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About Hesperian student / (Lincoln [Neb.]) 1872-1885 | View Entire Issue (April 1, 1875)
THE HESPERIAN STUDENT.
AuHioi'lllos, liutli mioluiit iintl modern,
uremii lucking lo uphold' lliu rebellious
jack in It 1h determination not lo bo made
ii "dull boy" by till work and no play
Ami by tli way tliia hiiiuo Jack must be
of at least us remolo pui'LMilagu us the (lays
0f (he O.iesurs, for Porslus describes with
lll-odiicculod glee his mischievous tricks
U!) ii schoolboy lo escape Ills hated tasks
mid ("liris.so.H il was ills supremo delight
tohtiuh chances and compute wli.tt sum
llic larky dice would secure and wliat the
fuliil aces sweep away! First cousin, a1
least, to the boy of tin period witsl his
liomuii school-boy. Hut rercnons a nos
M,mimis. Holli poets and sages, from the
tho great Preacher himself down to the
doming philoMiphurs of the present inys. I
lifylng school, are decisive on one point l
while the New and Old Philosophy agree
In owning allegiance lo tho charms o
"Youthful .lollity " and bow together be.
fore the Oirconn altars of Pleasure. Il is
true, indeed, thai here and there are
entirely unpremeditated. It should be an
impulse of (lie moment, au inspiration
born of the perfect day and that gypsy ing
spirit which yet remains In our veins. A
spirit which, with vial as of Robin Hood
have exhausted most of the sources of
evil, Al any rate by making respectable
many things that are now opprobrious we
have removed just so many stumbling
blocks from (he paths of the young and
eyes ol Maid Marian, entices us
to Hid fitlro forest
To hum lliu foulus' hciiijj.
Hut a moment Is needed, when called by
the happy voices of companions, to gath
er up a 11 tt lo to eal under the spreading
beeches, snatch up a book, (a lln-cup, pro
saic as ll sounds, is a very good thing to
have along), and, suu-bonnel lu hand, to
run out to the old wagon which, to keep
up the pleasant travesty, h: mentally des
ignatud as u "wain." The whole long
day in the woods is one of dreamy enjoy,
ment and perfect abandon. If one doca
not chance lo moot Kriar Tuck or the
Nut-browno Mayde till they are hiding
somewhere in the leafy hollows too shy
lo make llic acquaintance of tilth conlury
i.w...i.ilo lOnip Onint mill S'iM'l. 1'iikil iii'm
.. . . ....... A...... II... ...llll.lli.IK .........I ' v
,cw nposm.es ....... mi. -,.... ..... OV0l.llU ini.edavlsnot one In Area.
For instance, the w Itching tongue of Beau- , u miV(, jU u.m,llou ,h(. Mtr
f ..1..... ..I' tt Cu.miliul f..l.. Ii.tli ill I. ' 111 ' '
mom niiign wi unvuiviii hiuiiiiiiiiij in 1.....1
strains mat wotru almost, win a oyuaruo
to forswear all those vain delights which
no iuuiuiuiiiiiu.ua-iuuuKii u .....3l uu ' ' 01l lhill,P u ,aa been talked of nearly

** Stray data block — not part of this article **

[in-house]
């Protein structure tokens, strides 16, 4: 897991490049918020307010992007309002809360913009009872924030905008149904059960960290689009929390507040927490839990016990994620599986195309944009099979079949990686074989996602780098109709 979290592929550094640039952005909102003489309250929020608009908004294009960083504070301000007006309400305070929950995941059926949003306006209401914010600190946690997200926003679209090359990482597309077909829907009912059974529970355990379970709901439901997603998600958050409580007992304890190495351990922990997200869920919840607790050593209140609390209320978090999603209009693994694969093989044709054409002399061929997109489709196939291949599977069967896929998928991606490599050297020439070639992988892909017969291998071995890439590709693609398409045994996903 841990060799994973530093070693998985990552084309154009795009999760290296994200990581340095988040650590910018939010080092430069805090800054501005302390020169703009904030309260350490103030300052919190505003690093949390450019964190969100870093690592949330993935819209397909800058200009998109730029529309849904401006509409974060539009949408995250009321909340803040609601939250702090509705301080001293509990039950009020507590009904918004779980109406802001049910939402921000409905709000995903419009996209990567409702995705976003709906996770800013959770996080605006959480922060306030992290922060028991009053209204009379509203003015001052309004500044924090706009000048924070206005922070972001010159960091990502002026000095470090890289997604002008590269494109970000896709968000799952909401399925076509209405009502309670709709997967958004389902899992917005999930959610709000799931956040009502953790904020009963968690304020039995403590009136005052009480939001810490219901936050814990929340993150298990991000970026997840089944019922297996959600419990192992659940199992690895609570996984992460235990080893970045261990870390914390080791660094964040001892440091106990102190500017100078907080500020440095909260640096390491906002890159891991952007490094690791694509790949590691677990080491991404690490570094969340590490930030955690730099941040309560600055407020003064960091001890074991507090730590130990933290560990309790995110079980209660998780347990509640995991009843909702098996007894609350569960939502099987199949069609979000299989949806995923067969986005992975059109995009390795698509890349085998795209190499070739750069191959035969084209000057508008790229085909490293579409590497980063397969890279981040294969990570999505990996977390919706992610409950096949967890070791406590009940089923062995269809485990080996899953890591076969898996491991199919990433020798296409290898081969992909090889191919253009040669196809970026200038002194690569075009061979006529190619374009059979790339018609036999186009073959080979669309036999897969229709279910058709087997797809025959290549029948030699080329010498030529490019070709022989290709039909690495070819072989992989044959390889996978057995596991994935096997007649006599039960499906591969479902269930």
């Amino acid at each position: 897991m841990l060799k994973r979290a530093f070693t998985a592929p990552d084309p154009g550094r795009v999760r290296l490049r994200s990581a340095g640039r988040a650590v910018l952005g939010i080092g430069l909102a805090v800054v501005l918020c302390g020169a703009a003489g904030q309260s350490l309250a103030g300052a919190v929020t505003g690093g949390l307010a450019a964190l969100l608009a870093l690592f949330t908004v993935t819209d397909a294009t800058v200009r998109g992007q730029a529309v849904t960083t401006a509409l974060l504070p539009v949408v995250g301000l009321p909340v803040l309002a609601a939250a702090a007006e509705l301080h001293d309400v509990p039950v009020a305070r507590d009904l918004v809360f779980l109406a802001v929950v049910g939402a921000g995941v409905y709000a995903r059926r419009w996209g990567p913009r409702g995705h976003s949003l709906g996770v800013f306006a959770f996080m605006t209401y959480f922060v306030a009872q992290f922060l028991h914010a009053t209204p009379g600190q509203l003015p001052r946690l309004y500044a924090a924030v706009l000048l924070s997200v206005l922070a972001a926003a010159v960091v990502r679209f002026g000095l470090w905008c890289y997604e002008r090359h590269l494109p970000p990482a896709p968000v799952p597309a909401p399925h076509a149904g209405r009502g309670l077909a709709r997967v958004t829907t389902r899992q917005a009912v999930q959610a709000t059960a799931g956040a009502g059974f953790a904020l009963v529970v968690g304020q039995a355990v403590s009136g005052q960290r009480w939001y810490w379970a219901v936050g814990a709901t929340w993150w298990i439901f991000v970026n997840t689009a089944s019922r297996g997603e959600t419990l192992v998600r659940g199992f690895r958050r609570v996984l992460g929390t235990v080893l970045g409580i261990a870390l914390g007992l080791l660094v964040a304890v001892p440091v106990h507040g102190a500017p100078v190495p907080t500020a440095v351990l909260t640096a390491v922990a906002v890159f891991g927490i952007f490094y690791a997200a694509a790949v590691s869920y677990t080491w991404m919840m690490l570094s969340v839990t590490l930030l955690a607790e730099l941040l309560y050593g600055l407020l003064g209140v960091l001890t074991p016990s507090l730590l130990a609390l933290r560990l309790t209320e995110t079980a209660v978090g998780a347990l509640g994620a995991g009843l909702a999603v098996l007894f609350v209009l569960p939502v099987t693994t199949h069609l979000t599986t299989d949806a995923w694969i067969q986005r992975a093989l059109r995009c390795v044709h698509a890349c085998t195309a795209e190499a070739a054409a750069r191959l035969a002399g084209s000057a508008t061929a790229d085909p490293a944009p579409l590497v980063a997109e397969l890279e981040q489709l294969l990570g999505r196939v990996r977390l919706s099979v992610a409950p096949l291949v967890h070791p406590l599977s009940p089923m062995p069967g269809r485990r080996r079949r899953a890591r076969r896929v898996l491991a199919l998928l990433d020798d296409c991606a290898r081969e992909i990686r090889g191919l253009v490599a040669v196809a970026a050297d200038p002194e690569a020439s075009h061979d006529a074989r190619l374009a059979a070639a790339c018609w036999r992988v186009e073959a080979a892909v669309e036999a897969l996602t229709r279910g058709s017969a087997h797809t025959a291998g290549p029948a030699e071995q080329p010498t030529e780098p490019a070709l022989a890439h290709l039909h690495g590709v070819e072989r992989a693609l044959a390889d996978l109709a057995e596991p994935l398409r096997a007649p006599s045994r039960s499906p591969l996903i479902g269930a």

milled that the Mermaid was like lo I'""' iu ,n,mlht discussed in committee meet
"quite different sentiments expressed over I , Uld aum,,,ml in the papers. Mir
back to the beaded rim," while he undo wl n t0 Wliy ol- llrusau.s ,ulV0 u0(ll de.
therestof that merry crew drank to (Hiick, 1 visC(luml ,lUlinlUiWb of Uio most hull
ejed Pleasure, as ho himself terms the !gcalibl(! ,-oinpounua thai human ingenuity
enehanlress-aiid moreover lliu rosy morn ' cm conc(K,,i hllV0 ijCcn prepared for the
was quite apt to rise blushingly upon tliu 1 0CC11S0. Tho ever present 'bus is on
end of many n noisy revel ll.nl surely did i . , . ... UeiuUca pleasurc-seek-
in his Lincoln green and the laughing luado JuhI so many more Innocent amuse
ments. Indeed many of our amusements
aro Interdicted by the Church to-day only
because a small majority of stern fanatics
who burned witches and branded heretics
decreed that they should be so, several
hundred years ago. Whoa we have ceased
to reverence authority instead of simply
respecting It we shall have a change for
To make llic application of all this to
those grave and rather ponderous stu
dents who look down in contempt upon
their fellows with capacities for lighter
enjoyments, we parody our "text."
Dost Hum think hec-nixo thou urt miuIIuiih. ihuie
hIiiiII bo 110 more emi'iiul and hunt- tmll?
Hut how does all this oiled us iw slu
deals? Very little, perhaps, yet enough lo
point the moral There are a class of peo
ple to he found in University life as else
where, who are no doubt sincere in Ihelr
opinions, but who nevertheless do au in.
Harvard find", as u result of the Elective
System, a manifest decline of Class spirit
and feeling. Some of llic college men
deplore (his falling oil' from the ancient
.customs while again perhaps llic larger
number hall il as au evidence that they
have passed from "the little old fashioned